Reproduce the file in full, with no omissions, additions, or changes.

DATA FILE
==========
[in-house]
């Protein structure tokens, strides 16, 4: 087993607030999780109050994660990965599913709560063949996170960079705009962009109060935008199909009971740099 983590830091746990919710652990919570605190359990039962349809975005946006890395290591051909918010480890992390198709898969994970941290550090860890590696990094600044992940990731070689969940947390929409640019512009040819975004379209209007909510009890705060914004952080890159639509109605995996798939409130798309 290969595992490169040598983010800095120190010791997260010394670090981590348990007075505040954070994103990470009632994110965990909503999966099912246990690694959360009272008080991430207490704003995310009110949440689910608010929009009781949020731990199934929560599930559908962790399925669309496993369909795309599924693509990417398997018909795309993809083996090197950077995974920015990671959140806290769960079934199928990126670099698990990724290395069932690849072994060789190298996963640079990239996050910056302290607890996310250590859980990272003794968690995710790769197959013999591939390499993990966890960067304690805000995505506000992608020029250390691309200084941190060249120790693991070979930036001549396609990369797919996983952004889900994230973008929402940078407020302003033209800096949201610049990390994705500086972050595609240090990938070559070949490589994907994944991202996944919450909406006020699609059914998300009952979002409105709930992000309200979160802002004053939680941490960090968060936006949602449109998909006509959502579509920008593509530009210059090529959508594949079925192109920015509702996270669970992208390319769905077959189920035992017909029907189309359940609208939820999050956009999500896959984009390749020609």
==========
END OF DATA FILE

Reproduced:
[in-house]
């Protein structure tokens, strides 16, 4: 087993607030999780109050994660990965599913709560063949996170960079705009962009109060935008199909009971740099 983590830091746990919710652990919570605190359990039962349809975005946006890395290591051909918010480890992390198709898969994970941290550090860890590696990094600044992940990731070689969940947390929409640019512009040819975004379209209007909510009890705060914004952080890159639509109605995996798939409130798309 290969595992490169040598983010800095120190010791997260010394670090981590348990007075505040954070994103990470009632994110965990909503999966099912246990690694959360009272008080991430207490704003995310009110949440689910608010929009009781949020731990199934929560599930559908962790399925669309496993369909795309599924693509990417398997018909795309993809083996090197950077995974920015990671959140806290769960079934199928990126670099698990990724290395069932690849072994060789190298996963640079990239996050910056302290607890996310250590859980990272003794968690995710790769197959013999591939390499993990966890960067304690805000995505506000992608020029250390691309200084941190060249120790693991070979930036001549396609990369797919996983952004889900994230973008929402940078407020302003033209800096949201610049990390994705500086972050595609240090990938070559070949490589994907994944991202996944919450909406006020699609059914998300009952979002409105709930992000309200979160802002004053939680941490960090968060936006949602449109998909006509959502579509920008593509530009210059090529959508594949079925192109920015509702996270669970992208390319769905077959189920035992017909029907189309359940609208939820999050956009999500896959984009390749020609």